Expert Point of View: Suzanne Topalian, MD, and Antoni Ribas, MD, PhD


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Antoni Ribas, MD, PhD

This treatment can be delivered to multiple patients without inducing a ‘cytokine storm’ and with a very low incidence of graft-vs-host disease.

—Antoni Ribas, MD, PhD

Adoptive T-cell therapy has been around for decades. This is only done at specialized centers and individually prepared for each patient. For the first time, Dr. O’Reilly has reported on an off-the-shelf reagent for a devastating complication of bone marrow transplant,” stated Suzanne Topalian, MD, Director of the Melanoma Program at the Sidney Kimmel Comprehensive Cancer Center at Johns Hopkins University, Baltimore. Dr. Topalian moderated the press conference where Dr. O’Reilly presented the data.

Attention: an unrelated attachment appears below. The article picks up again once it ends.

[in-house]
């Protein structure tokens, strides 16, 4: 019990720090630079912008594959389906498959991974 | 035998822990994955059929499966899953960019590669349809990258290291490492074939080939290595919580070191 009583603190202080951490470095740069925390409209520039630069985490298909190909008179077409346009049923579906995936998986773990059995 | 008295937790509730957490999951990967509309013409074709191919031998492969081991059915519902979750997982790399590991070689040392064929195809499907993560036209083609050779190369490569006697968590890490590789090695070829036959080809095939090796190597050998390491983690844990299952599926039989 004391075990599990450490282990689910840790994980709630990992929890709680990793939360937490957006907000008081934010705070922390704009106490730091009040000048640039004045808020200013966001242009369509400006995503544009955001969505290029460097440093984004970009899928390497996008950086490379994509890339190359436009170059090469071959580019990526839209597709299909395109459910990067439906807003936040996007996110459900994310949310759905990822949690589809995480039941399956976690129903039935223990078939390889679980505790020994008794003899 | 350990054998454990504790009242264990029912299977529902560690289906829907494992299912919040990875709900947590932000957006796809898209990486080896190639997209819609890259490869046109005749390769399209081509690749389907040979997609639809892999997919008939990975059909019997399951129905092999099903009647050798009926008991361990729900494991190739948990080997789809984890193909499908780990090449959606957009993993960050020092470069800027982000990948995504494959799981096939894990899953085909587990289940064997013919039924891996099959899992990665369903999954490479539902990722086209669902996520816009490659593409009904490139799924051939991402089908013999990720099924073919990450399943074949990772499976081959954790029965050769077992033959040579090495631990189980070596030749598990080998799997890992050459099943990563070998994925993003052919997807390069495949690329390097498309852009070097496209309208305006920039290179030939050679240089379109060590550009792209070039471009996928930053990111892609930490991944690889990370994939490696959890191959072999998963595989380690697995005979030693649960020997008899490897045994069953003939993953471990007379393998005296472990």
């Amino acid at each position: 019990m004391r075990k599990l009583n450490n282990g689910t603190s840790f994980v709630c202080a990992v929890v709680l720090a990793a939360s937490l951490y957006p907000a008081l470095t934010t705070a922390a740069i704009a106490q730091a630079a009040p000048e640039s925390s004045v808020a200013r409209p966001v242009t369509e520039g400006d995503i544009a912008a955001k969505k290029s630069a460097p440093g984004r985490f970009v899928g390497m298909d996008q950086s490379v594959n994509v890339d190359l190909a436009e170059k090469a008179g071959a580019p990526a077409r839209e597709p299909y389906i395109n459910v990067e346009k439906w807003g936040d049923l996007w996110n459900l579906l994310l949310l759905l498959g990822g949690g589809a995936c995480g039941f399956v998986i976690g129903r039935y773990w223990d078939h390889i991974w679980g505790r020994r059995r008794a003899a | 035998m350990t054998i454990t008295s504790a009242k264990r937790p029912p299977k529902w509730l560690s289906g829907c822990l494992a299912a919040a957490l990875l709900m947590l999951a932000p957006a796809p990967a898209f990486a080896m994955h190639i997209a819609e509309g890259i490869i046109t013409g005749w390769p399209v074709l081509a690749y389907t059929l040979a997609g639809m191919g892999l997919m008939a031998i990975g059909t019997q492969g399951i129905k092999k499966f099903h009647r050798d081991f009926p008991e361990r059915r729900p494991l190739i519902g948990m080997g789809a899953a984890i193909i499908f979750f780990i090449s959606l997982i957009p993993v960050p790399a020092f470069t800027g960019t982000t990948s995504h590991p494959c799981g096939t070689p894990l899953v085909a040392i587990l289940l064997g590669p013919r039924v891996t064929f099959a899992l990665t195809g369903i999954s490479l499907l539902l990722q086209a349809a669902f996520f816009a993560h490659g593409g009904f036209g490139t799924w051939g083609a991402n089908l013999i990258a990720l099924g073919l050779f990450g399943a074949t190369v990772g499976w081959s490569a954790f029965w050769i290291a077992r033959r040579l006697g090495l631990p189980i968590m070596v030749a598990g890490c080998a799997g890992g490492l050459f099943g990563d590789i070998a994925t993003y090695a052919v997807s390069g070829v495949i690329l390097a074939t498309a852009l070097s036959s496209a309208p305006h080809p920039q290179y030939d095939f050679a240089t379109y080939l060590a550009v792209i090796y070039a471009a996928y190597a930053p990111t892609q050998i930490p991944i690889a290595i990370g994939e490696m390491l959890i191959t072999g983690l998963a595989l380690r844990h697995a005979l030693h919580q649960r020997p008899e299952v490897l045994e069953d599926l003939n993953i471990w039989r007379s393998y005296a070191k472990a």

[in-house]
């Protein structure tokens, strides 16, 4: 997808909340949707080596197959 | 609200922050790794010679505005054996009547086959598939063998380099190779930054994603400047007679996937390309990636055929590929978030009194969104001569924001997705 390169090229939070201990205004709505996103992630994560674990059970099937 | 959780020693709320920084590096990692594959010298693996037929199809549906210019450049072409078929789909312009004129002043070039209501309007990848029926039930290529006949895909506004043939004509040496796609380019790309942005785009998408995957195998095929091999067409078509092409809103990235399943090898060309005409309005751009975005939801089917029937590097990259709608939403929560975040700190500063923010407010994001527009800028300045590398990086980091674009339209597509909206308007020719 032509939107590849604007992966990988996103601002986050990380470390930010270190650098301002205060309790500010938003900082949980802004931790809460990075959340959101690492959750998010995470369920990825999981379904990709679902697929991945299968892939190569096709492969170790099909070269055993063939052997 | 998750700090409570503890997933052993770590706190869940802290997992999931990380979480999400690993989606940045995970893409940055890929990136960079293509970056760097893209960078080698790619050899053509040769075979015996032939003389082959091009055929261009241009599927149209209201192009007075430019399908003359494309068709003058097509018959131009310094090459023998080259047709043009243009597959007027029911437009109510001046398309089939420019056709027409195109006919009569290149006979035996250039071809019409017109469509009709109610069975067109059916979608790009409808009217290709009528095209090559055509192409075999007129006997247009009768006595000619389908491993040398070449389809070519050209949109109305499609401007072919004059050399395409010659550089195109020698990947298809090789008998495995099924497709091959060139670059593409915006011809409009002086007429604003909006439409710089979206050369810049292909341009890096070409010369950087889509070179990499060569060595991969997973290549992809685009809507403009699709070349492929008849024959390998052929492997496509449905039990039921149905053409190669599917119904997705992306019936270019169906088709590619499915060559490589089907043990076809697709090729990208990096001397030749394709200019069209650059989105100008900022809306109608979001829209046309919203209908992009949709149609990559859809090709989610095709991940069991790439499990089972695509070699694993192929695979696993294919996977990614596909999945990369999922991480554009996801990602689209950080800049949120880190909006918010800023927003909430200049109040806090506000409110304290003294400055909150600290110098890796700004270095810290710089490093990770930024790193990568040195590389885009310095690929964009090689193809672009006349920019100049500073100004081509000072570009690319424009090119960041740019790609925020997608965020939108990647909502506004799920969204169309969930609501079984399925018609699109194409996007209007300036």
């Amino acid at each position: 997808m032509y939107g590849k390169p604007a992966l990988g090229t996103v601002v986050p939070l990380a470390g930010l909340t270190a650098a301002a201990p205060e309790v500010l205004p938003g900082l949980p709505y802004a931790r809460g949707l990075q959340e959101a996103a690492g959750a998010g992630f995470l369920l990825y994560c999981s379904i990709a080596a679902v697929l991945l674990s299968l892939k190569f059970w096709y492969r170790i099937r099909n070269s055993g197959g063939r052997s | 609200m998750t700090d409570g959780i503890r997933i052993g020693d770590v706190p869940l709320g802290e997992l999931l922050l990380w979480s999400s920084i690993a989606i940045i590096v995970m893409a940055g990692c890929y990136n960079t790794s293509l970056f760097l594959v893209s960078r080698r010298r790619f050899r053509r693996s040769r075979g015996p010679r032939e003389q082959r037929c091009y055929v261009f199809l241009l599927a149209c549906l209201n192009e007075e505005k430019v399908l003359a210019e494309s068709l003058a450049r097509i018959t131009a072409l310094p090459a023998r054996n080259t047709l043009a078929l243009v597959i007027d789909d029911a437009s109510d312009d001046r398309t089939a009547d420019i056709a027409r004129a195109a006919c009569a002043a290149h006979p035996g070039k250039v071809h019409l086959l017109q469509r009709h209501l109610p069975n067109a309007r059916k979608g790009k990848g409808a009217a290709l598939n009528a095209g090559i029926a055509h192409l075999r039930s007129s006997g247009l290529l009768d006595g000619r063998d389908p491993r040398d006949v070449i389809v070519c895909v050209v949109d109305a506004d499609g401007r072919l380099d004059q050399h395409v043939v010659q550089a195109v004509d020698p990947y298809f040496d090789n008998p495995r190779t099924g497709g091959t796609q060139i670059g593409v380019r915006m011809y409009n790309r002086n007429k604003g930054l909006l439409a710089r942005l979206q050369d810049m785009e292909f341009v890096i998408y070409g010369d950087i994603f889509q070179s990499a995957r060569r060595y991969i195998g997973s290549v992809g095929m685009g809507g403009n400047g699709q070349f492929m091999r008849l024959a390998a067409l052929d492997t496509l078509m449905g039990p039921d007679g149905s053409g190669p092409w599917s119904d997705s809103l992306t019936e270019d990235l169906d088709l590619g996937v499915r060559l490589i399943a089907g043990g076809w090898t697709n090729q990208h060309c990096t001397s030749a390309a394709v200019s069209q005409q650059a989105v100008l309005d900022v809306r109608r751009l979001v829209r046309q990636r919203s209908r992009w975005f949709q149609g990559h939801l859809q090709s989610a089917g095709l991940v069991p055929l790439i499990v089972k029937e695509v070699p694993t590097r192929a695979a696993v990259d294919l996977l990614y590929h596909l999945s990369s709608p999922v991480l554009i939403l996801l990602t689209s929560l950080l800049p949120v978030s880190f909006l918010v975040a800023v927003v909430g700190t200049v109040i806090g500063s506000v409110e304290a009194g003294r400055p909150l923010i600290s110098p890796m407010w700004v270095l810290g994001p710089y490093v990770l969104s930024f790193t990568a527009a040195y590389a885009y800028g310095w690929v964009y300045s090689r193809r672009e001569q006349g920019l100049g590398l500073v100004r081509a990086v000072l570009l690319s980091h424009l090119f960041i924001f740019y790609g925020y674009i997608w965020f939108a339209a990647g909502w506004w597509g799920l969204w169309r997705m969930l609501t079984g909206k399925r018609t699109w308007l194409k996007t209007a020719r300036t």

Formal discussant of this trial, Antoni Ribas, MD, PhD, Professor of Medicine and Hematology/Oncology and Director of Tumor Immunology at the Jonsson Comprehensive Cancer Center, University of California, Los Angeles, commended this study as “an outstanding body of work.”

He continued, “A 64% response rate shows the antitumor activity of third-party Epstein-Barr virus (EBV)-specific [cytotoxic T lymphocytes] for EBV-associated lymphoproliferative disorder. This treatment can be delivered to multiple patients without inducing a ‘cytokine storm’ and with a very low incidence of graft-vs-host disease. It is impressive that the cells expand in vivo after they are introduced, specifically in the patients who have a response…. The only limitation is that repeated dosing is needed [for third-party EBV-specific cytotoxic T lymphocytes].” ■

Disclosure: Drs. Topalian and Ribas reported no potential conflicts of interest.

 


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